Fermented birch sap is one of the best natural juices we have ever enjoyed. In Eastern Europe, as spring arrives, the beauty of nature is broken by bottles and buckets of different sizes hanging from branches and tree trunks, mainly in birch and maple trees.
The bottles are slowly filled with the clear, slightly sweet, watery birch or maple sap. The juice is wonderful to drink fresh, though some like it better fermented. Fermented birch juice is tangy and very refreshing when served cold. The juice will taste slightly sweeter after a cold winter.
During a few weeks in spring throngs of fans flock to forests to get their annual share of birch juice. But you can also buy it in the market and in shops. We usually get plenty of fresh juice and drink it daily for few weeks. But we also prepare fermented birch sap of different kinds.
Fermented birch sap surprisingly tasty
If you have never tasted fermented birch juice, you might get a pleasant surprise when tasting it. While fresh birch sap is slightly sweet, fermented sap is crisply dry, tangy and a little sparkling.
Some years ago a farmer producing birch juice in Latvia appeared at the World Organic Food fair in Germany. He received so many orders that he had to turn away most of them as he was short on birch juice. People were amazed at how fresh and pure the taste is, especially if they have only previously encountered the pasteurized, sweetened versions of birch juice that are sold in some countries.
When my wife and I first tried birch sap, we immediately fell in love with it. It feels very refreshing to drink. Fresh sap should be consumed fairly quickly. but when fermented, birch sap can be stored much longer.
Properties of birch sap
Interestingly, fresh birch juice has a similar chemical profile as coconut water. The tree sap contains a number of micronutrients.
- Saponins (phytochemicals)
- Sugars (xylitol)
- Essential oils
- Amino acids
Birch sap has traditionally been used for its purifying and diuretic properties. The sap is said to promote the elimination of waste from the body as food additives, coloring, uric acid, phosphate and many other substances. Therefore, birch sap has been used for kidney stones, arthritis, inflammatory conditions and to promote clear supple skin.
Birch sap is structured water
Birch sap contains structure water which might explain the benefits. Studies show that structured water help cleanse out toxins and waste, regulate weight, strengthened immunity, supply cells with organic acids, stimulate metabolism, rinse salt precipitation from bone joints and perform many other healing functions.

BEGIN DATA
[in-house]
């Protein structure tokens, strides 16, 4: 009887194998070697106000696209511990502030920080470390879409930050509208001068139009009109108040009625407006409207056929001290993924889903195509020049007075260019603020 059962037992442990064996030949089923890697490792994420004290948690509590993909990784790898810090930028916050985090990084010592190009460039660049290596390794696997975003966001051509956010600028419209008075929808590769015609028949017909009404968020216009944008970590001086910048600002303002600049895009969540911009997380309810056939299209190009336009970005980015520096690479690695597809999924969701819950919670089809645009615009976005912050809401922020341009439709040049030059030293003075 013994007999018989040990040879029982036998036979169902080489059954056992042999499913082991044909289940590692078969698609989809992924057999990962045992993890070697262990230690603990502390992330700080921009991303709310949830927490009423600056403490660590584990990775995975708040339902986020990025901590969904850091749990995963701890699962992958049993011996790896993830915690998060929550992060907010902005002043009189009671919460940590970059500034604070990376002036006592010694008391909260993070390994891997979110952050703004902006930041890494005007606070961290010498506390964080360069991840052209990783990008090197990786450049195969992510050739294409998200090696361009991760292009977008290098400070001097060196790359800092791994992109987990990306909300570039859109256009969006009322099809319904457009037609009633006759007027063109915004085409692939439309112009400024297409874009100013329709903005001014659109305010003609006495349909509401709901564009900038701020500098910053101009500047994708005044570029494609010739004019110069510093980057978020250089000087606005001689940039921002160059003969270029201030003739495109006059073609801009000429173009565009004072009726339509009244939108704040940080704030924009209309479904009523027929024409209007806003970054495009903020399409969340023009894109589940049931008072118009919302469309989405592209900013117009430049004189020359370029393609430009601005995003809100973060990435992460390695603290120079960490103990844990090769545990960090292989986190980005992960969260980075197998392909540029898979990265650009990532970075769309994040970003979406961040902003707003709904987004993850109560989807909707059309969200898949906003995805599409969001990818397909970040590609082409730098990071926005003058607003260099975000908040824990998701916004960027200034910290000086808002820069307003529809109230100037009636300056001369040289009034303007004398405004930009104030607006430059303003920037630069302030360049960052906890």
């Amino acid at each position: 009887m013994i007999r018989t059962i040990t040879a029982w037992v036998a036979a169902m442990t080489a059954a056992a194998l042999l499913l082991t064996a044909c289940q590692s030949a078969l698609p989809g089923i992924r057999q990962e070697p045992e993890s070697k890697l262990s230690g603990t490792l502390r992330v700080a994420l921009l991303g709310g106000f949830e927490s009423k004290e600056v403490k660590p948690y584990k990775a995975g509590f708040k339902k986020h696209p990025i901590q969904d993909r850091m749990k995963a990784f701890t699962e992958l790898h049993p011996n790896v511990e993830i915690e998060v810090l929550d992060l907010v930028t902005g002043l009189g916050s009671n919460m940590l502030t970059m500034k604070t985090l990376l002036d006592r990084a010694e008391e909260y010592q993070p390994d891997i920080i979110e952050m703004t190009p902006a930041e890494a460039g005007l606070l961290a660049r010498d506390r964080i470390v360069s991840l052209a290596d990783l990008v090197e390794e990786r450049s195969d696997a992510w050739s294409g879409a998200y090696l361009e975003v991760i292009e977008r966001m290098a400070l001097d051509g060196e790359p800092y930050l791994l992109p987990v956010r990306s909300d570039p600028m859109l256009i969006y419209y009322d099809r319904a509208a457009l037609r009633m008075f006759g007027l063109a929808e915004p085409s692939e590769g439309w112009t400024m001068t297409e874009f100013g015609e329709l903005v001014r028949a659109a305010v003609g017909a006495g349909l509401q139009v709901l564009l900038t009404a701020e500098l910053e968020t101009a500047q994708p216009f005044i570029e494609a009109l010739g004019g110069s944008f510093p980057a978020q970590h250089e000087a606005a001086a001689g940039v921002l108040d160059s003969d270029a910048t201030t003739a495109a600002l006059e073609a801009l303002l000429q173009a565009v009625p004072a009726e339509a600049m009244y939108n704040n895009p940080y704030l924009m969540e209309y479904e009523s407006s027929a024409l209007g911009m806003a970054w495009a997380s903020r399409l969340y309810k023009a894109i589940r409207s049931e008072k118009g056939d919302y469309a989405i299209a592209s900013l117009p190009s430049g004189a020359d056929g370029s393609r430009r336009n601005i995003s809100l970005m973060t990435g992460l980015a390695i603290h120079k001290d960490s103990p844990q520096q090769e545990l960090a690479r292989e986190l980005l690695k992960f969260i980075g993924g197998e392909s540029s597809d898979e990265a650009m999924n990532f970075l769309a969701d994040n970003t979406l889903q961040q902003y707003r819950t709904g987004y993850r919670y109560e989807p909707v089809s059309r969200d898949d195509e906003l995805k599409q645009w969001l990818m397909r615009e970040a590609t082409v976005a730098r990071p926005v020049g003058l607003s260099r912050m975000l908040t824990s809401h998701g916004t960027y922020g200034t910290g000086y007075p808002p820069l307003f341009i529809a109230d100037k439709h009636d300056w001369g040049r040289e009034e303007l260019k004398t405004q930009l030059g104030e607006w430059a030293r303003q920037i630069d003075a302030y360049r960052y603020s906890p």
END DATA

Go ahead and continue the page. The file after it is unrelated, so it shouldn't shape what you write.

Research into birch sap’s anti-aging properties at the University of Latvia has prompted some companies to launch a line of birch sap products. Studies on birch juice show that it may stimulate the growth of dermal and epidermal cells and help delay cell ageing. However, for a stronger effect on the skin, a more concentrated birch sap is used in studies.
It seems that birch sap might rejuvenate and protect skin cells from oxidative stress, including ultraviolet rays, environmental pollution and consequences caused by inflammation.
As with most fermented food, also fermented birch sap may have increased benefits compared to fresh sap. Fermenting tree sap was originally a simple way to preserve the juice for a longer time. During fermentation, several new compounds are created in the juice boosting its potency. Fermentation also makes it easier for the body to assimilate the many micro-nutrients present in the juice.
How to ferment birch sap
Fresh birch sap contains natural, beneficial microorganisms that will start to grow within 2-5 days at room temperature. The clear, fresh sap turns cloudy after 2-5 days at room temperature. The sap will slowly turn slightly tangy within a week. The fermented juice can be enjoyed right away or used as a base to produce a fizzier drink.
Fermented birch sap recipe
This is one way to produce a fizzier fermented birch sap. Adding sugar promotes more bubbles as more bacteria produce gas.
- Pour fresh (or slightly fermented) birch sap into a clean bottle that can be tightly closed
- 1 teaspoon sugar per quart of juice
- A few raisins (support fermentation)
- 1 clove (prevents mold)
- 1 small black currant branch
- Leave the birch sap to ferment at room temperature; in 5-7 days it should turn slightly tangy.
- Store in a cool place for another 15-20 days.
Optional: Try a different taste in each bottle, for example peppermint (a clear winner), lemon, juniper berries, ginger.
Sparkling birch sap
If you want more bubbles like a sparkling wine, then add more sugar.
- 1 quart fresh (or already slightly fermented) birch sap
- 2-3 teaspoons sugar
- 4-5 raisins
- Citric acid (or a small piece organic lemon)
Preparation: Add sugar, raisins, and a little citric acid to each bottle. Fill the empty wine or champagne bottles with fresh birch sap until the neck, i.e. not completely full. Put the cork on and tighten the cork with a string to hold it in place when the pressure in the bottle increases. After 15-20 days or longer, it should be ready to drink.
Drinking fermented birch sap
Most experts say fresh birch sap can be treated as water, so it’s hard to overdose. The sugar contents of fresh birch sap are not very high, so it’s safe to drink for most people.
Fresh and fermented birch sap are both great. But a bottle of well-fermented birch sap is hard to resist during warm summer days.
Reference: University of Latvia study